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We live in a time of information abundance, which far too many of us see as information overload. With the sum total of human knowledge, past and present, at our fingertips, we’re faced with a crisis of attention: which ideas should we engage with, and why? Big Think is an evolving roadmap to the best thinking on the planet — the ideas that can help you think flexibly and act decisively in a multivariate world.

A word about Big Ideas and Themes — The architecture of Big Think

Big ideas are lenses for envisioning the future. Every article and video on bigthink.com and on our learning platforms is based on an emerging “big idea” that is significant, widely relevant, and actionable. We’re sifting the noise for the questions and insights that have the power to change all of our lives, for decades to come. For example, reverse-engineering is a big idea in that the concept is increasingly useful across multiple disciplines, from education to nanotechnology.

Themes are the seven broad umbrellas under which we organize the hundreds of big ideas that populate Big Think. They include New World Order, Earth and Beyond, 21st Century Living, Going Mental, Extreme Biology, Power and Influence, and Inventing the Future.

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Ego Check: You Are Not a Brand

July 29, 2011, 12:00 AM

"I wouldn't call myself humble," says former Apple evangelist, venture capitalist and author Guy Kawasaki. And yet, thinking too much about your personal brand is "a slippery slope toward egomania," he says. In this video, Kawasaki shares a particularly humbling experience that brought his ego back in check at a time in his life when he thought "I have truly arrived."

Watch the video here:

What's the Big Idea?

In this age of the rock star CEO, many young people hope to emulate corporate idols the way they once worshiped a guitar hero like Jimi Hendrix. In some cases, the CEO's cult of personality is so inextricably linked to the company's brand that stakeholders worry about say, Facebook sans Mark Zuckerberg, or much more ominously, Apple without Steve Jobs.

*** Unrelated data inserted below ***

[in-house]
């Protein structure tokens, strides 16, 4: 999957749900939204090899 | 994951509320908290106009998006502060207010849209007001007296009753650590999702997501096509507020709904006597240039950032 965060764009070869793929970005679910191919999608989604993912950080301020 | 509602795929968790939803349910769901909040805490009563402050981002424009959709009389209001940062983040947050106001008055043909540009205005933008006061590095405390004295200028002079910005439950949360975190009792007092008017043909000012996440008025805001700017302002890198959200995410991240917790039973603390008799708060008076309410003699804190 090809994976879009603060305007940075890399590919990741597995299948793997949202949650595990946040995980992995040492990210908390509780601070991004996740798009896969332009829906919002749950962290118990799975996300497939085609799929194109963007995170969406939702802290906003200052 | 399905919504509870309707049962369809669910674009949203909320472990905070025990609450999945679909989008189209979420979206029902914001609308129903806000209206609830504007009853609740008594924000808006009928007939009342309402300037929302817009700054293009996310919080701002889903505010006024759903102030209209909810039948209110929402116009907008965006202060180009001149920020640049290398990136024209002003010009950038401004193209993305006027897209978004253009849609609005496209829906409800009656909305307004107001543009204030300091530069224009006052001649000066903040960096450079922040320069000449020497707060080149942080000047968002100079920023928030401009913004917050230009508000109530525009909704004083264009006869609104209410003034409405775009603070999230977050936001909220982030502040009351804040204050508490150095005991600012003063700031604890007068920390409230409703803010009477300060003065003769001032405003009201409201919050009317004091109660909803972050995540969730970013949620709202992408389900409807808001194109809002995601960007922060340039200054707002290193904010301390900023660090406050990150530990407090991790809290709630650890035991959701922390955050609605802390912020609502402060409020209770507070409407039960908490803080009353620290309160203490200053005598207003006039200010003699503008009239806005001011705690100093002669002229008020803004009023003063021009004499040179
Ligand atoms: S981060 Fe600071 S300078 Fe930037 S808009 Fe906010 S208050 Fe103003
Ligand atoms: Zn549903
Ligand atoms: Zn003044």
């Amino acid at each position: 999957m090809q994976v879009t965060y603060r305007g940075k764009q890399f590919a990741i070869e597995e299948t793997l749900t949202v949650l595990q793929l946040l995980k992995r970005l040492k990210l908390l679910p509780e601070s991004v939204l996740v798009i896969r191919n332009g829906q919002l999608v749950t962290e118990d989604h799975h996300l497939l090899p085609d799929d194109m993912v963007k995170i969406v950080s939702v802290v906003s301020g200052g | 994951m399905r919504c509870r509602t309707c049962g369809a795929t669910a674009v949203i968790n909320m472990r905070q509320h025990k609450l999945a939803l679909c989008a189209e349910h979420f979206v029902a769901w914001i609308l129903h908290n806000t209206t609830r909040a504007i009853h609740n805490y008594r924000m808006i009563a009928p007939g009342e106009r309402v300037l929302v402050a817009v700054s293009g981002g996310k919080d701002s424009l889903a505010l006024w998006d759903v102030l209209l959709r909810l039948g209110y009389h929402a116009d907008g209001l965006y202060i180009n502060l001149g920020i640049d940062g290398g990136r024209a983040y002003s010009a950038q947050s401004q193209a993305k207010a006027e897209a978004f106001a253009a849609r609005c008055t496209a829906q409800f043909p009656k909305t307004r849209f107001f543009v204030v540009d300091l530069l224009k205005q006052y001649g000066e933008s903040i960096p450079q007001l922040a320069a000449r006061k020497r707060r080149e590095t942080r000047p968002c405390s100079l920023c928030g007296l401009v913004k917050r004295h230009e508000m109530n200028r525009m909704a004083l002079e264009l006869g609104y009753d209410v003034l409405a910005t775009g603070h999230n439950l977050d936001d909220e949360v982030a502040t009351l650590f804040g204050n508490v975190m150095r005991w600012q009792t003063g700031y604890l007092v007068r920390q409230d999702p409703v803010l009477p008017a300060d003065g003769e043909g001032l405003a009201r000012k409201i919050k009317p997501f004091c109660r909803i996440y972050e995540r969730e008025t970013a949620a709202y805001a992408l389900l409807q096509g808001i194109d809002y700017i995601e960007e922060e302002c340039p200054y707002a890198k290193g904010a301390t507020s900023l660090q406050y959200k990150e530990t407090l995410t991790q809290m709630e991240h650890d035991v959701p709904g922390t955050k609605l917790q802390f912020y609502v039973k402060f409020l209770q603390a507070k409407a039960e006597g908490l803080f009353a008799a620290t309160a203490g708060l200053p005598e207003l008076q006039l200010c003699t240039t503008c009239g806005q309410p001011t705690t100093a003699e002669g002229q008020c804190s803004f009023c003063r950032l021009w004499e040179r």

Guy Kawasaki worked with Steve Jobs, and says there is danger in thinking Apple's example can be easily replicated. To use a hockey analogy, Kawasaki suggests that emulating Jobs "would be like every kid in Canada saying 'I'm going to be the next Wayne Gretsky." Not only can we not all be Steve Jobs or Wayne Gretsky, Kawasaki tells Big Think it's just not a good strategy to think of yourself as a brand:

"When you have this kind of perspective that you’ve arrived, that you have established a brand," he says, "that’s a really slippery slope toward egomania."

What's the Significance?

We wouldn't be talking about personal branding if it weren't for the rise of social media. Many argue today that the mastery of social media and the art of personal branding is essential for career success. Essential, yes -- depending on your industry. But do we also spend too much time harping on the subject? Probably. At least that is Guy Kawasaki's assessment.

One can make the argument that personal branding is not only important for people like Steve Jobs, but anyone with a Facebook account. But that point can be taken to the extreme, and that is what Kawasaki says is unhealthy.

On the other hand, the hero-worship we see of men like Steve Jobs is actually based on a well-founded belief that individuals like him possess extraordinary vision. And the power of the vision of a Steve Jobs, combined with the force of his personality, is what created a culture of innovation at Apple.

Unless you're one of a handful of people who Kawasaki says "may be the next Steve Jobs, or Wayne Gretsky," Kawasaki advises you to not waste too much time worrying about your personal brand. Most likely you're just some guy driving around in a Porsche who someone might mistake for Jackie Chan.


Ego Check: You Are Not a Brand

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